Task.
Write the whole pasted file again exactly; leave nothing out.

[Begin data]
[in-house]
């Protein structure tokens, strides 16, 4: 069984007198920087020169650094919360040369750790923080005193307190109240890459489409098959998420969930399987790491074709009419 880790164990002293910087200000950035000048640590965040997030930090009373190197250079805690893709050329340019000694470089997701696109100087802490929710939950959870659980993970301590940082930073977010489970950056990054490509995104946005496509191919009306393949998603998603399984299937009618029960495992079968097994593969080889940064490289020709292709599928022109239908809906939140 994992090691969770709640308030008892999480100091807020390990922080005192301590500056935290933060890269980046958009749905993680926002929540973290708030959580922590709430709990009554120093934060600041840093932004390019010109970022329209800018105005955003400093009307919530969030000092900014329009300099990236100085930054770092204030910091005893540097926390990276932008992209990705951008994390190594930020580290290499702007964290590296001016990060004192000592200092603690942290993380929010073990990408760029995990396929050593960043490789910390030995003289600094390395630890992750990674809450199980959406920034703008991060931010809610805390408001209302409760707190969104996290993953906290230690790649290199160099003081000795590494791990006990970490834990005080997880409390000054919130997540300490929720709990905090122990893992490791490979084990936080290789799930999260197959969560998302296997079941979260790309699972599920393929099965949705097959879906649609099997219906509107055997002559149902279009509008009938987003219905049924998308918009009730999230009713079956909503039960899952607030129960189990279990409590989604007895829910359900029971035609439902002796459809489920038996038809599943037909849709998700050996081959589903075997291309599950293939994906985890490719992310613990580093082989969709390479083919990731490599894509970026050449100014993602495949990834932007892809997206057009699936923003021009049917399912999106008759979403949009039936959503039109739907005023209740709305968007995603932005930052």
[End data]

[in-house]
């Protein structure tokens, strides 16, 4: 069984007198920087020169650094919360040369750790923080005193307190109240890459489409098959998420969930399987790491074709009419 880790164990002293910087200000950035000048640590965040997030930090009373190197250079805690893709050329340019000694470089997701696109100087802490929710939950959870659980993970301590940082930073977010489970950056990054490509995104946005496509191919009306393949998603998603399984299937009618029960495992079968097994593969080889940064490289020709292709599928022109239908809906939140 994992090691969770709640308030008892999480100091807020390990922080005192301590500056935290933060890269980046958009749905993680926002929540973290708030959580922590709430709990009554120093934060600041840093932004390019010109970022329209800018105005955003400093009307919530969030000092900014329009300099990236100085930054770092204030910091005893540097926390990276932008992209990705951008994390190594930020580290290499702007964290590296001016990060004192000592200092603690942290993380929010073990990408760029995990396929050593960043490789910390030995003289600094390395630890992750990674809450199980959406920034703008991060931010809610805390408001209302409760707190969104996290993953906290230690790649290199160099003081000795590494791990006990970490834990005080997880409390000054919130997540300490929720709990905090122990893992490791490979084990936080290789799930999260197959969560998302296997079941979260790309699972599920393929099965949705097959879906649609099997219906509107055997002559149902279009509008009938987003219905049924998308918009009730999230009713079956909503039960899952607030129960189990279990409590989604007895829910359900029971035609439902002796459809489920038996038809599943037909849709998700050996081959589903075997291309599950293939994906985890490719992310613990580093082989969709390479083919990731490599894509970026050449100014993602495949990834932007892809997206057009699936923003021009049917399912999106008759979403949009039936959503039109739907005023209740709305968007995603932005930052």